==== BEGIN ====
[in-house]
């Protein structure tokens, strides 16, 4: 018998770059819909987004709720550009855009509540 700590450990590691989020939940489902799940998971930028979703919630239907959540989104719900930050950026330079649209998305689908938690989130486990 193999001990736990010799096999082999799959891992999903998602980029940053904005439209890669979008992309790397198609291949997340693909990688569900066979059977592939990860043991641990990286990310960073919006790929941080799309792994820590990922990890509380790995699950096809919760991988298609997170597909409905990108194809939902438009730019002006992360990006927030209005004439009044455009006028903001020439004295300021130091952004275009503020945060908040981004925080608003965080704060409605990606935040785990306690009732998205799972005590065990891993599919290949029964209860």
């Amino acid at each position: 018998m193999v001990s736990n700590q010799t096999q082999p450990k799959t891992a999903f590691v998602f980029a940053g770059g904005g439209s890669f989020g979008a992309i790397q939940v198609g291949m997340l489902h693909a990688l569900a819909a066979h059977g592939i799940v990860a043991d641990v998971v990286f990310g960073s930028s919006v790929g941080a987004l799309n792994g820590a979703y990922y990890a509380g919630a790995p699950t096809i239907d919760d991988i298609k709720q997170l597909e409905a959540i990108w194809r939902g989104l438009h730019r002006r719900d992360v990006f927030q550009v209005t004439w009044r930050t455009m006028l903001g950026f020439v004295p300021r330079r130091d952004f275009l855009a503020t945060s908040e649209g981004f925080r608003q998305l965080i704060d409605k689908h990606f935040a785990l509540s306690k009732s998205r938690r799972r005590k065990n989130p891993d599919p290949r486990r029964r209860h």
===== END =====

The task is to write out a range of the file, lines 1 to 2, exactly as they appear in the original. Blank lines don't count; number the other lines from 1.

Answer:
[in-house]
């Protein structure tokens, strides 16, 4: 018998770059819909987004709720550009855009509540 700590450990590691989020939940489902799940998971930028979703919630239907959540989104719900930050950026330079649209998305689908938690989130486990 193999001990736990010799096999082999799959891992999903998602980029940053904005439209890669979008992309790397198609291949997340693909990688569900066979059977592939990860043991641990990286990310960073919006790929941080799309792994820590990922990890509380790995699950096809919760991988298609997170597909409905990108194809939902438009730019002006992360990006927030209005004439009044455009006028903001020439004295300021130091952004275009503020945060908040981004925080608003965080704060409605990606935040785990306690009732998205799972005590065990891993599919290949029964209860």